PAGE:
Trimming nails with clippers tends to remove too much nail (causing pain and bleeding) or not enough nail. Sharp nail edges can scratch your skin and snag your clothing. Long sharp nails are more likely to get caught on things and rip the nail from the dog’s foot.
Show folk have long been aware of the superiority of using a grinder on nails. Well groomed nails are a typical part of presenting your dog nicely to a judge and the public. Grinding one to three times a week rather than clipping every two or three weeks will give your IG the best feet and leg health.
Admirers of Italian Greyhounds, as a rule, tend to be quite an intelligent lot. There’s no reason why they can’t learn to use an electric grinder. Some people might think they can avoid learning this because they intend to take their dog to a groomer to have the nails done. Going to a groomer 1-2 times weekly is inconvenient and costly! If you are terribly timid about using a grinder you can use a hand file but this takes much more time.
Dogs from knowledgeable, experienced breeders and rescue groups will have already had some training to accept nail grinding. If your dog is from another source you will need to teach the dog yourself. You must be calm and patient and careful not to inadvertently encourage struggling and fussing by crooning to the dog that it’s “okaaaay” to be fussy, difficult or scared. Set a goal of at least two matching nails at a time (to not interfere with the dog’s balance) and don’t give up or you will be teaching the dog that being a brat is effective in making you back off. Praise the dog when he is cooperating only, otherwise just tell him to knock it off and quit being silly.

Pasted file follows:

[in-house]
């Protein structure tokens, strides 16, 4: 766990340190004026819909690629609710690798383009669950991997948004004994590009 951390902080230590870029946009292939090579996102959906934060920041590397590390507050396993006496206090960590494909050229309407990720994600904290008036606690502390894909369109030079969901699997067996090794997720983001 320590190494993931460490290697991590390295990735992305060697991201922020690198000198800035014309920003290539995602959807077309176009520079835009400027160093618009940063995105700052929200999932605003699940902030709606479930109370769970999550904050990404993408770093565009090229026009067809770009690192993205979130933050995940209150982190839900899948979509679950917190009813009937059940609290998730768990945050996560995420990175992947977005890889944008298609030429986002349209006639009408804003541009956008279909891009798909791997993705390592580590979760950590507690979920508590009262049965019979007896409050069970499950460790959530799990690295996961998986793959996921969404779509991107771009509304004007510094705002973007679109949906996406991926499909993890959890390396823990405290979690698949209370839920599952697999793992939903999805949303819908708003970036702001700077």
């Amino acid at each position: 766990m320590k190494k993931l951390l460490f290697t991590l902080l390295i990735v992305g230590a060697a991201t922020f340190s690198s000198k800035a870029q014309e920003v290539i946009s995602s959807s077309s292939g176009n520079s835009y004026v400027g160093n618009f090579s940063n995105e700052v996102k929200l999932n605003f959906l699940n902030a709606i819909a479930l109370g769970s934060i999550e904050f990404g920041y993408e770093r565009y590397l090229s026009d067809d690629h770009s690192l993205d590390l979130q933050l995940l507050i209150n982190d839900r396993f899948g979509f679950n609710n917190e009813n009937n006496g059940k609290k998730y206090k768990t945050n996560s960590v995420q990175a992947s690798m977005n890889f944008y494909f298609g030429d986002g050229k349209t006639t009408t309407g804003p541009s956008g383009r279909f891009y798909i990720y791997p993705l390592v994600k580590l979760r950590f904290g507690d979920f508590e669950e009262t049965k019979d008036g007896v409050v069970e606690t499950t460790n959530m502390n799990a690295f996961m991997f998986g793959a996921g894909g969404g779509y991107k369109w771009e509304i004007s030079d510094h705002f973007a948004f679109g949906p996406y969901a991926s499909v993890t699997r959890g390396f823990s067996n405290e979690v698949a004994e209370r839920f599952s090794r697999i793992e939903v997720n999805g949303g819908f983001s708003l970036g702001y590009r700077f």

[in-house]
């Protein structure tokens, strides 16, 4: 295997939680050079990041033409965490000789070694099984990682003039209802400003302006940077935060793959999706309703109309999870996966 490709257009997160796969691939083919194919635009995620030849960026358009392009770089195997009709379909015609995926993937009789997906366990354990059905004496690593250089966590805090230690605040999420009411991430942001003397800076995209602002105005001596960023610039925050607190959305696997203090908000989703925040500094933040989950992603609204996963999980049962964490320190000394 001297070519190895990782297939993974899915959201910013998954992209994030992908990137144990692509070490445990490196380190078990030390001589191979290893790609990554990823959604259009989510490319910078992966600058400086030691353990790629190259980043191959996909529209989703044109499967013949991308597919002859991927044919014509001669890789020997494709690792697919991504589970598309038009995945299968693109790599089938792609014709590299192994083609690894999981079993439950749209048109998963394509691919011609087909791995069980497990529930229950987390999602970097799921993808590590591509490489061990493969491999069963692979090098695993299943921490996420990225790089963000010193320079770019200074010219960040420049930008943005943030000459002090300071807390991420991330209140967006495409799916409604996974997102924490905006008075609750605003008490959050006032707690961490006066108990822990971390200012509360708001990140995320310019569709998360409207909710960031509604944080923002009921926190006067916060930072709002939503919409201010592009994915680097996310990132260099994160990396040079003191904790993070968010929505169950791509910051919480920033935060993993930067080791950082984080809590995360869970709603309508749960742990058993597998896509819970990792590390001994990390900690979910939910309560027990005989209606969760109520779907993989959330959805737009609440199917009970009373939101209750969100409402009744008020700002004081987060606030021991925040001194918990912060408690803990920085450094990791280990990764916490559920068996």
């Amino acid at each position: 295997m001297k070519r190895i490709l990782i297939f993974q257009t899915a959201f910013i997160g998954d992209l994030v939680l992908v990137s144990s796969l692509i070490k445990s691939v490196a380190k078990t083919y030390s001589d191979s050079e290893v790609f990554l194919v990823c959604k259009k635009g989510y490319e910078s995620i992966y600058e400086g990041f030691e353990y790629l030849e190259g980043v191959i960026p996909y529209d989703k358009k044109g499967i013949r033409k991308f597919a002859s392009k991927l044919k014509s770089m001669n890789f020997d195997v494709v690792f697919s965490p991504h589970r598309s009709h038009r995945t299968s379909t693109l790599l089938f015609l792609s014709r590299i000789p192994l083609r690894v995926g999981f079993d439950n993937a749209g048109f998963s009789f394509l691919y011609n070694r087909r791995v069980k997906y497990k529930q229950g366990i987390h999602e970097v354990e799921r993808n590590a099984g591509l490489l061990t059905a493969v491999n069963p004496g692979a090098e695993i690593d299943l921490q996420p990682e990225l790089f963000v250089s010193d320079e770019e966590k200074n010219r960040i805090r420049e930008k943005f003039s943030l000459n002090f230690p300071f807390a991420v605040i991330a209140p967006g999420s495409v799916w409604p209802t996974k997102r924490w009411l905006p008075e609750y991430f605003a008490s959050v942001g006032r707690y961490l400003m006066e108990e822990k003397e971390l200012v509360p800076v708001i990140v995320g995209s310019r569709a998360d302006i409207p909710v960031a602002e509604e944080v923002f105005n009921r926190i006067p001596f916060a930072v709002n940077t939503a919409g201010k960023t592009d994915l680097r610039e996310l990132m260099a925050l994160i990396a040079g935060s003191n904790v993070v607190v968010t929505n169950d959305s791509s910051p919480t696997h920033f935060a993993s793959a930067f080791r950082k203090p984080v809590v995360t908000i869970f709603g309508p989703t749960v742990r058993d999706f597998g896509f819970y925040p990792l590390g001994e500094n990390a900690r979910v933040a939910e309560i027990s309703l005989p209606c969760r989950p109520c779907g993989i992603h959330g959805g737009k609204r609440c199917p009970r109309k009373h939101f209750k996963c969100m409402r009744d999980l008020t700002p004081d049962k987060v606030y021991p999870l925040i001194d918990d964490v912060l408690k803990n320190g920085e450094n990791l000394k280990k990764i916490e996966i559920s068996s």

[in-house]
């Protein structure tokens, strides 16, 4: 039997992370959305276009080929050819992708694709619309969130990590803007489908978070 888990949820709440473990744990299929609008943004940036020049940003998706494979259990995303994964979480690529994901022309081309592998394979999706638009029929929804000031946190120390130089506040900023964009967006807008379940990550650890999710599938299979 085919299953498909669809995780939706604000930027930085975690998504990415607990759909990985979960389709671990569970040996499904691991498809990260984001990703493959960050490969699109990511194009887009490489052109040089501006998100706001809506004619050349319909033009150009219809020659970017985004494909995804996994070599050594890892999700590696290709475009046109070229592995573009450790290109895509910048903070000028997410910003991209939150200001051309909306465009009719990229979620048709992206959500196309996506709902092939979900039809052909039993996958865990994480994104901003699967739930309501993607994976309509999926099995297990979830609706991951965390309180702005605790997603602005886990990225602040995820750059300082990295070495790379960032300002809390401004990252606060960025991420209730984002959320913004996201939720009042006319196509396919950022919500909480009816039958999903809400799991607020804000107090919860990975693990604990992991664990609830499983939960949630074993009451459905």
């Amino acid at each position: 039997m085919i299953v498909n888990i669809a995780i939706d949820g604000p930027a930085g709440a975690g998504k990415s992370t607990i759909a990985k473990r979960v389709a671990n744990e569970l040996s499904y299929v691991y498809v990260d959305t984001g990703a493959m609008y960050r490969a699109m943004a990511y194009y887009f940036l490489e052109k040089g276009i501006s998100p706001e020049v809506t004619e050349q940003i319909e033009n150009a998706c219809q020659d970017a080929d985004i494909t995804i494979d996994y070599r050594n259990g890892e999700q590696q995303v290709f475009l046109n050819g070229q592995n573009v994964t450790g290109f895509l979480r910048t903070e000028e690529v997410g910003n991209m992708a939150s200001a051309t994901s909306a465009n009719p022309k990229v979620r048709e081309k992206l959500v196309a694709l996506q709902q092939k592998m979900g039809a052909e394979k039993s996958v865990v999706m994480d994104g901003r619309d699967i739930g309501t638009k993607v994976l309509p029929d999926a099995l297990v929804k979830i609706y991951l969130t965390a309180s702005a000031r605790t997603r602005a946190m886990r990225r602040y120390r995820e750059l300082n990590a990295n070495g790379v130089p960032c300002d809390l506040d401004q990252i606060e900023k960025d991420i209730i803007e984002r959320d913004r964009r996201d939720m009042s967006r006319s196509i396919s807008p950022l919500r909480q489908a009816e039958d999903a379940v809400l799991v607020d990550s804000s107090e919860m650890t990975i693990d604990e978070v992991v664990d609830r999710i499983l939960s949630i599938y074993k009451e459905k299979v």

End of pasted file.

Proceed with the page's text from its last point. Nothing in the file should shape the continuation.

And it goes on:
Overgrown nails, forcing the dog to rock back on his foot
and carry his rear legs much farther forward under his body,
Overgrown nails forcing the dog to rock back on his foot
and flattening the spring in his toes.
Same dog as above, after a couple days of daily, aggressive,
nail grinding. These nails will be made even shorter,
without pain, after several more days of frequent grinding.
You will want to do frequent and regular grooming of your IG’s nails for their optimum health and safety. Nails should be groomed before they look overgrown. If you hear them clicking on the floor they need to be shortened. This could be as often as every other day but at least once a week. The reason we don’t recommended regular trimmers or clippers is because you actually need to allow the nails to overgrow before you can use them safely.
Overgrown “quicks” (the vein inside the toenails): Overgrown quicks can be made to recede without causing pain by carefully grinding the nails daily until they are at an acceptable length and then as often as needed to maintain that length.
The important thing to remember when grinding nails is to use short strokes and keep the grinder moving from nail to nail, going back to nails that aren’t short enough, so the nails don’t heat up. Discomfort from heat is more noticeable to the dog than causing a speck of blood on a cooler nail. Most dogs will have no reaction to lightly hitting the quick, so long as the nail isn’t allowed to overheat. This makes grooming even black nails a breeze! In case you do accidentally nick a vein, have styptic gel or powder on hand.
How short? Nails should noticeably clear the floor when the dog is standing. If you hear ticking when the dog walks you should try to get the nails shorter. Because IGs have a “hare foot” the nails and quicks are more inclined to grow out and long. You don’t need to be concerned that you are ruining a dog’s natural hare foot by making the nails too short: “hare feet” and “cat feet” are distinguishable by the shape of the foot, not by the length of the nail.